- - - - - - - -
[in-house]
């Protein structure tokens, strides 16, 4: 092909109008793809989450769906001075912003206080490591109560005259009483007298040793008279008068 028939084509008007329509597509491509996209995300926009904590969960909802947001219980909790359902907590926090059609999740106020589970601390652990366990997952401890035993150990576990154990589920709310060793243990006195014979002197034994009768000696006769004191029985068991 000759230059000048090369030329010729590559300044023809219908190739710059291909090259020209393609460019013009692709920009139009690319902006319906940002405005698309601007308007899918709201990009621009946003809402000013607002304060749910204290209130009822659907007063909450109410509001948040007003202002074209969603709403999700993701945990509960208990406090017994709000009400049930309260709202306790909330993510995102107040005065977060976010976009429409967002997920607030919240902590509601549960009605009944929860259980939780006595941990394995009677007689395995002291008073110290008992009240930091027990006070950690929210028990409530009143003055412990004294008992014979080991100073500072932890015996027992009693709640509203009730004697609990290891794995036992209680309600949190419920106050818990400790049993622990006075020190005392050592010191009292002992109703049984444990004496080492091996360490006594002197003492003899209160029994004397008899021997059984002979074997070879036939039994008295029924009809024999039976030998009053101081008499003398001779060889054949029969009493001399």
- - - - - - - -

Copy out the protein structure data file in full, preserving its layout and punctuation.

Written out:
[in-house]
């Protein structure tokens, strides 16, 4: 092909109008793809989450769906001075912003206080490591109560005259009483007298040793008279008068 028939084509008007329509597509491509996209995300926009904590969960909802947001219980909790359902907590926090059609999740106020589970601390652990366990997952401890035993150990576990154990589920709310060793243990006195014979002197034994009768000696006769004191029985068991 000759230059000048090369030329010729590559300044023809219908190739710059291909090259020209393609460019013009692709920009139009690319902006319906940002405005698309601007308007899918709201990009621009946003809402000013607002304060749910204290209130009822659907007063909450109410509001948040007003202002074209969603709403999700993701945990509960208990406090017994709000009400049930309260709202306790909330993510995102107040005065977060976010976009429409967002997920607030919240902590509601549960009605009944929860259980939780006595941990394995009677007689395995002291008073110290008992009240930091027990006070950690929210028990409530009143003055412990004294008992014979080991100073500072932890015996027992009693709640509203009730004697609990290891794995036992209680309600949190419920106050818990400790049993622990006075020190005392050592010191009292002992109703049984444990004496080492091996360490006594002197003492003899209160029994004397008899021997059984002979074997070879036939039994008295029924009809024999039976030998009053101081008499003398001779060889054949029969009493001399």